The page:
There are ten questions for each section. Visit the IELTS website at www.ielts.org for a detailed description of each of the different question types. Study Unit 24 for Listening test strategies.
Academic Reading (1 hour) There are three reading passages and 40 questions. There is no extra time for the transfer of answers so write your answers directly on the answer paper. The texts are authentic and academic in nature. Examples can be found in Unit 2, 4, 6, 9, 11, 12, 17 and 20. Visit the IELTS website at www.ielts.org for a detailed description of each of the different question types. Study Unit 22 for Reading test strategies. Some candidates spend too long on the first passage and run out of time. Make sure you keep to the suggested times for each section.
Academic Writing (1 hour) There are two writing tasks, Writing Task 1 and Writing Task 2. You must answer both tasks. Task 2 carries more marks than Task 1. Study Unit 23 for Writing test strategies. The test is divided up as follows:
|Task||Timing||Length||What do I have to do?||Assessment||Example units|
|Writing Task 1||20 minutes||150 words minimum||Describe visual information, e.g. a
diagram, chart, graph or table.
|Writing Task 2||40 minutes||250 words minimum||Write a discursive essay. You may
be asked to provide a solution; evaluate a problem; compareand contrast different ideas or opinions or challenge anargument or idea.
|8, 14, 16, 18|
Speaking (11 to 14 minutes)
In the IELTS Speaking test, you will be interviewed on your own by an examiner, who will record your response. You will be assessed on fluency and coherence, lexical resource, grammatical range and accuracy, and pronunciation. The interview has three separate parts and is divided up as follows:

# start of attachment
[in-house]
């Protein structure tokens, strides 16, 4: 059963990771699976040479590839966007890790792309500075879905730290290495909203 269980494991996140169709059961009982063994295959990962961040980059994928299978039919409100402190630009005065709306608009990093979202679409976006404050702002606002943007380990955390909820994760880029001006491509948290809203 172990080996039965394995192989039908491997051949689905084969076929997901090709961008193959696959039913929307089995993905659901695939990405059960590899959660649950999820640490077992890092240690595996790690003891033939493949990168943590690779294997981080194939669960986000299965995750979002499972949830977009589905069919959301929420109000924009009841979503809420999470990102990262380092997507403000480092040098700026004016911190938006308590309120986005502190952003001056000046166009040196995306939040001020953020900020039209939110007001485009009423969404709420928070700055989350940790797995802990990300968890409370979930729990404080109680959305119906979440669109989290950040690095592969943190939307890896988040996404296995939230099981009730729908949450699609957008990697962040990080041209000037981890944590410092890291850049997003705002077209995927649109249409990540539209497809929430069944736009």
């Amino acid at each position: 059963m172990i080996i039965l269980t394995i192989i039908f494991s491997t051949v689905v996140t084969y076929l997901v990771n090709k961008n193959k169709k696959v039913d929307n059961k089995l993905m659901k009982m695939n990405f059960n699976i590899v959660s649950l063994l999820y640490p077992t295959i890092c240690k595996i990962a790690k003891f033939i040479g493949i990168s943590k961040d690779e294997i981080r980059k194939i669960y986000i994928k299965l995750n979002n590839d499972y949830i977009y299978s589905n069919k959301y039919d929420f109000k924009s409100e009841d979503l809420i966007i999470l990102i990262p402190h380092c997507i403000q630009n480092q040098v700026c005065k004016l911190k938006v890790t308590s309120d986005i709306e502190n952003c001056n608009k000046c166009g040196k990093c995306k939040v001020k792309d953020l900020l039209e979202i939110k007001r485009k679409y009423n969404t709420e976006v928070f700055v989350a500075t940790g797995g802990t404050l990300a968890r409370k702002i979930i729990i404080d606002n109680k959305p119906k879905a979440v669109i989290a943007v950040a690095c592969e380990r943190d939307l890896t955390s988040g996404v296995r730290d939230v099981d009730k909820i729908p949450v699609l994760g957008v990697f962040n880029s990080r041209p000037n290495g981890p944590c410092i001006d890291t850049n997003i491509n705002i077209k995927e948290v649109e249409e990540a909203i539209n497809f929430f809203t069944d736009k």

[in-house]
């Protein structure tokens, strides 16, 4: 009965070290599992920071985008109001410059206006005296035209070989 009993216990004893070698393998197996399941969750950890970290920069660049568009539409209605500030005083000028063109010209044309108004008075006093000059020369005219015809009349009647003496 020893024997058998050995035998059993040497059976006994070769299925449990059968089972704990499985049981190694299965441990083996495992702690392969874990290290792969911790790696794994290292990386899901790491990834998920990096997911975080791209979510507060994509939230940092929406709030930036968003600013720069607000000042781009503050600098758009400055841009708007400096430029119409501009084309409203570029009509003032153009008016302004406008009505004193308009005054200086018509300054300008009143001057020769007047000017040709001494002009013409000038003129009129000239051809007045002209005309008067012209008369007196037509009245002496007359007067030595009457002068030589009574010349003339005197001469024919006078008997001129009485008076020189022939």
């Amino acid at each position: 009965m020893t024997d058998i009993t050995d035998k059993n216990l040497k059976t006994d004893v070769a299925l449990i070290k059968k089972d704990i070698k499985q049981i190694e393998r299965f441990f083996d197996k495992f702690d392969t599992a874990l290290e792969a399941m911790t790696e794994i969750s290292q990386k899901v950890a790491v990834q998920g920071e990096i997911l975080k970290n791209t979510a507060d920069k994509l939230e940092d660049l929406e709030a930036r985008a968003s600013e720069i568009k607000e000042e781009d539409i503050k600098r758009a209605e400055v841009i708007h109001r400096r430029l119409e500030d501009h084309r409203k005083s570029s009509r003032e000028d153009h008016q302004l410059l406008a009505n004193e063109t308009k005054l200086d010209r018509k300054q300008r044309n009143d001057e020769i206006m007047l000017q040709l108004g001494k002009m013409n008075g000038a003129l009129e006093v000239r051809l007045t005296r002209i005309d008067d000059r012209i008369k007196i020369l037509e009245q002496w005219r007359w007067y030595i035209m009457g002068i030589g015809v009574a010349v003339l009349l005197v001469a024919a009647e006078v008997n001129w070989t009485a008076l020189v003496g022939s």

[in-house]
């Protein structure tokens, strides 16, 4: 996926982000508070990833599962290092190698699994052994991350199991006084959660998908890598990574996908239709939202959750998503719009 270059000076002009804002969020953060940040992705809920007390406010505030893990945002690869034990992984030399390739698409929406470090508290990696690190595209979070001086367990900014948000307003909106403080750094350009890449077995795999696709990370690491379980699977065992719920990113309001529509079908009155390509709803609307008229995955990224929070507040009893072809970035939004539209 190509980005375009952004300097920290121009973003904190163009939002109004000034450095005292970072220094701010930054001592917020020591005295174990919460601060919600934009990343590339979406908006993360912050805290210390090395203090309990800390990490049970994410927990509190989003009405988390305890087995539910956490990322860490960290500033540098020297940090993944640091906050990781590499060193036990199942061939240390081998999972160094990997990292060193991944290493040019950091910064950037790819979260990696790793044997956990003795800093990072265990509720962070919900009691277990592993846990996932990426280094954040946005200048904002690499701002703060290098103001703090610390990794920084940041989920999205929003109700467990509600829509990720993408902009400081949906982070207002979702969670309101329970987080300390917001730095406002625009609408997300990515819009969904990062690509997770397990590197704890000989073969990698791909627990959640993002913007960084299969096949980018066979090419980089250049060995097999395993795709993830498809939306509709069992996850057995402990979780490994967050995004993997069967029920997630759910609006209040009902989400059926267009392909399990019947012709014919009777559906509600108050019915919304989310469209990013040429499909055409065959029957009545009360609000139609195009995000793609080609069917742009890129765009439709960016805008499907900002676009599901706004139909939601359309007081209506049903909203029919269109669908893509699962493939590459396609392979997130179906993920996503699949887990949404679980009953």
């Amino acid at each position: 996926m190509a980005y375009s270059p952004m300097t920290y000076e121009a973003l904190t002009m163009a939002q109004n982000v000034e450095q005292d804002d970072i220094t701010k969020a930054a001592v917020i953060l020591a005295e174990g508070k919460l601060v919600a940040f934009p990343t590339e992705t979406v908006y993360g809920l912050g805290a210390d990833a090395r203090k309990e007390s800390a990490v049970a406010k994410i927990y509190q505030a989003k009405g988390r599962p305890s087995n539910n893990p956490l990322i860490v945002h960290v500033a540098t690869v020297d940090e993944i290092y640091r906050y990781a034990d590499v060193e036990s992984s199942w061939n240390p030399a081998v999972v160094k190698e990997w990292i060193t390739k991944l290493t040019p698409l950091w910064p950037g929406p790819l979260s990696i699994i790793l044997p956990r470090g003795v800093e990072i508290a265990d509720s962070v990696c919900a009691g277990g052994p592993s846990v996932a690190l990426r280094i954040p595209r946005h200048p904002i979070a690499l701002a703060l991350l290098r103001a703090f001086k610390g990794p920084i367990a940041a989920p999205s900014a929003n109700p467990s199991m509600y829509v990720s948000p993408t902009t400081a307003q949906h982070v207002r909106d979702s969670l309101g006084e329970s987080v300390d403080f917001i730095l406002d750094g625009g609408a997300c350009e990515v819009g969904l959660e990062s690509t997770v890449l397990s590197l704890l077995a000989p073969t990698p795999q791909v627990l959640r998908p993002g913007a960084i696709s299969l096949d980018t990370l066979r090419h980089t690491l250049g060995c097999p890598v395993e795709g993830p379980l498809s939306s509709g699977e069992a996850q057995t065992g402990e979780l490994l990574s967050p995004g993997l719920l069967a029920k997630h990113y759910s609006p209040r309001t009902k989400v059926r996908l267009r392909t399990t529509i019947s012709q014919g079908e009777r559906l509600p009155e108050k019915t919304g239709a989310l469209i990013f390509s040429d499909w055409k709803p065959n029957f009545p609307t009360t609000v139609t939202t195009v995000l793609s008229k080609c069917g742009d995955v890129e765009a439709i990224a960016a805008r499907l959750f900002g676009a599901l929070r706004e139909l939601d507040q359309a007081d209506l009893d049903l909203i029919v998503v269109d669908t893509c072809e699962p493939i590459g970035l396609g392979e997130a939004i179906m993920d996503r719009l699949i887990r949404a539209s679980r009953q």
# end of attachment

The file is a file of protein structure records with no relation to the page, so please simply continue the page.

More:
|Part||Timing||What will I need to talk about?||Example units|
|1||4-5 mins||Questions on familiar topics, e.g. hobbies; likes and dislikes; daily routine||5, 13, 19|
|2||3-4 mins||You will be given an open booklet with a topic, e.g. ‘talk about a visit you
made’ or ‘talk about something that interested you in the news. You need to talk about the topic for one to two minutes. You have one minute to write notes and think about your response before you begin.
|1, 5, 7, 12, 19|
|3||4-5 mins||The examiner will ask you more detailed and more abstract questions about
the topic in Part 2, e.g. ‘How important is friendship?’
|4, 5, 19|
Remember to give long answers to the questions, display your knowledge of vocabulary and have clear pronunciation throughout. Study Unit 25 for Speaking test strategies. Features of the book
Cambridge English Corpus The ‘Error warning’ boxes are informed by the Cambridge English Corpus and deal with vocabulary which is known to cause problems for IELTS candidates at band 6.5 and above.
Recognising and understanding paraphrase is important for the IELTS test. In order to test how well you can understand a listening or reading text, the questions in the IELTS test will present the ideas in the texts using different words to the ones you hear or read. Throughout this book you will find many exercises that help you to identify paraphrase.
In some exercises it may be useful to use your dictionary to check the vocabulary first, before you do the exercise. These exercises are marked with a dictionary icon. Look at Unit 21 if you need more help on how to use a dictionary.
Another feature of this book are the exercises on collocation. Collocation refers to the way words are used together. In the IELTS Speaking and Writing tests, you will be assessed on how accurately you can use vocabulary. This means choosing the correct words to use and combining them correctly. When you are learning new words, it is important to also learn the prepositions or verbs that should be used with them. The collocation exercises in this book will help to make you aware of this.